Rather than wrapping controversies in a PR blanket, Air New Zealand has taken a more transparent approach, openly admitting its struggles with the gender pay gap, sustainability targets and a range of other issues in a Sustainability Report for 2017. It’s easy to talk about the things that are going well, but it takes a brave business to admit when things go wrong. We talk to head of communications Marie Hosking about the importance of transparency.
What was the rationale behind releasing a report that outlines where the company could make improvements?
There’s no shying away from the fact the aviation industry, including Air New Zealand, faces its share of sustainability challenges. Our people, customers and investors are also becoming increasingly interested in our sustainability performance.
We welcome this critique. Being transparent and honest is essential if we’re to measure our progress and drive change. A big part of this is acknowledging our shortcomings and where we need to push ourselves to do more.
Transparency also sets the foundation for better and stronger collaboration. Challenges such as climate change and regional inequality are complex issues that we can’t solve alone.
By being honest about our challenges, we open ourselves up to more meaningful partnerships while starting conversations with our people and other stakeholders. Sharing all this publicly makes us even more accountable and drives us to be a company that all New Zealanders can be proud of.
Why is transparency important to Air New Zealand and its brand?
Honesty is at the heart of our reputation. We don’t always get it right and will fall on our sword when we get it wrong. But we won’t be shy about celebrating success either.
Air New Zealand is proud to hold the number one corporate reputation not only in New Zealand, but Australia as well. Part of the reason we have been able to achieve this on both sides of the Tasman is by being open, honest and transparent about areas we are determined to improve. This allows us to engage and create trust with customers, stakeholders and the communities we serve.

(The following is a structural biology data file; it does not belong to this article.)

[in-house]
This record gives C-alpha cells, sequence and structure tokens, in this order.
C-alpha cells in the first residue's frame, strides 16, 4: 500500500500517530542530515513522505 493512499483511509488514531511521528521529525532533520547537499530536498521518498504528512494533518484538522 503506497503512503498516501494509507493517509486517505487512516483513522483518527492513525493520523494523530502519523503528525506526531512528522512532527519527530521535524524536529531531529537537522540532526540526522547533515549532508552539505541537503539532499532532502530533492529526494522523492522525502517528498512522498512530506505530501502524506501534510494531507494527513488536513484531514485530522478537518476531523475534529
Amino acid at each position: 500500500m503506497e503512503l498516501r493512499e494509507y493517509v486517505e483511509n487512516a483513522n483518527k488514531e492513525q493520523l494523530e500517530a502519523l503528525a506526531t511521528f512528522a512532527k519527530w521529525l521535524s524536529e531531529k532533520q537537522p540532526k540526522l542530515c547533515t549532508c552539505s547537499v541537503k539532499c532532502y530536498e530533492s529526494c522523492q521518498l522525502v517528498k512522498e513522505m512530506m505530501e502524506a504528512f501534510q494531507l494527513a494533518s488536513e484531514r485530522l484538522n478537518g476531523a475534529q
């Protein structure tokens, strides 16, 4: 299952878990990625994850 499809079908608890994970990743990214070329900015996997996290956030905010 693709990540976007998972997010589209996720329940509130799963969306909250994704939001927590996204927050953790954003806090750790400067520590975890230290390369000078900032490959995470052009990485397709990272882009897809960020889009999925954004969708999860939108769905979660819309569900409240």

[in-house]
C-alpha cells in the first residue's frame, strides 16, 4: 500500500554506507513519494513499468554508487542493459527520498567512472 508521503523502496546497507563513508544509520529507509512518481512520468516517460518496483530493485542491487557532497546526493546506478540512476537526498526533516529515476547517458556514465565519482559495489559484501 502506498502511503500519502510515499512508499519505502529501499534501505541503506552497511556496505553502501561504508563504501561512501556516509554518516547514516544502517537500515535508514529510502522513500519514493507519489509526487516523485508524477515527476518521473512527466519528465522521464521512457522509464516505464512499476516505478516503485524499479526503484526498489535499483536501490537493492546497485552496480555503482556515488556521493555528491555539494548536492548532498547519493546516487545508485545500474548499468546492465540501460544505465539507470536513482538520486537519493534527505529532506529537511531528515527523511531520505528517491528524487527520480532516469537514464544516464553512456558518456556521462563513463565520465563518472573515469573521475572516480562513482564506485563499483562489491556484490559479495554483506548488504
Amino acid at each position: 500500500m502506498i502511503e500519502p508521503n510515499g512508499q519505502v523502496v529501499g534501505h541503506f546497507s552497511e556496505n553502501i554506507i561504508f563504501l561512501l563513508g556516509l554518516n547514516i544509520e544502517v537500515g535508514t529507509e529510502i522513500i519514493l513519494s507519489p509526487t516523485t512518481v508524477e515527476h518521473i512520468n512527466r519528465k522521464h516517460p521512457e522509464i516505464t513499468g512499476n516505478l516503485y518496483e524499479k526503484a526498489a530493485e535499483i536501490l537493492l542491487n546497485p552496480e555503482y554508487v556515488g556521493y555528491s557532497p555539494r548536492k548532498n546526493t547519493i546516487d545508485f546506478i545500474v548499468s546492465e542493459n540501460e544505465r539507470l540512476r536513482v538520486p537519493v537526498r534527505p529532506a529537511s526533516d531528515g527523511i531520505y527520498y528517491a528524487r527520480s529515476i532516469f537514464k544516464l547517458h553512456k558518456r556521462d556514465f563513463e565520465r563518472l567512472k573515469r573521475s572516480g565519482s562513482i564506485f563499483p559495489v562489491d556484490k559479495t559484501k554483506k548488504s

Are there any risks involved in showing the areas the company could improve?
There will always be risk, but we feel there’s more upside than downside, particularly in relation to sustainability. The environment is core to New Zealand’s tourism brand and is a pillar of our country’s economic growth, which means we are all in this together in terms of finding solutions.
Would you like to see other brands follow suit?
By highlighting our own shortcomings, other organisations may take stock and consider where they can make their own improvements.
What’s exciting about our sustainability journey is seeing Air New Zealanders embrace our mission and take pride in what we are seeking to achieve. For us, the key to making change is ultimately in the hands of our 12,000 people.
This story originally appeared in the Special edition of NZ Marketing magazine to celebrate the Stoppies.
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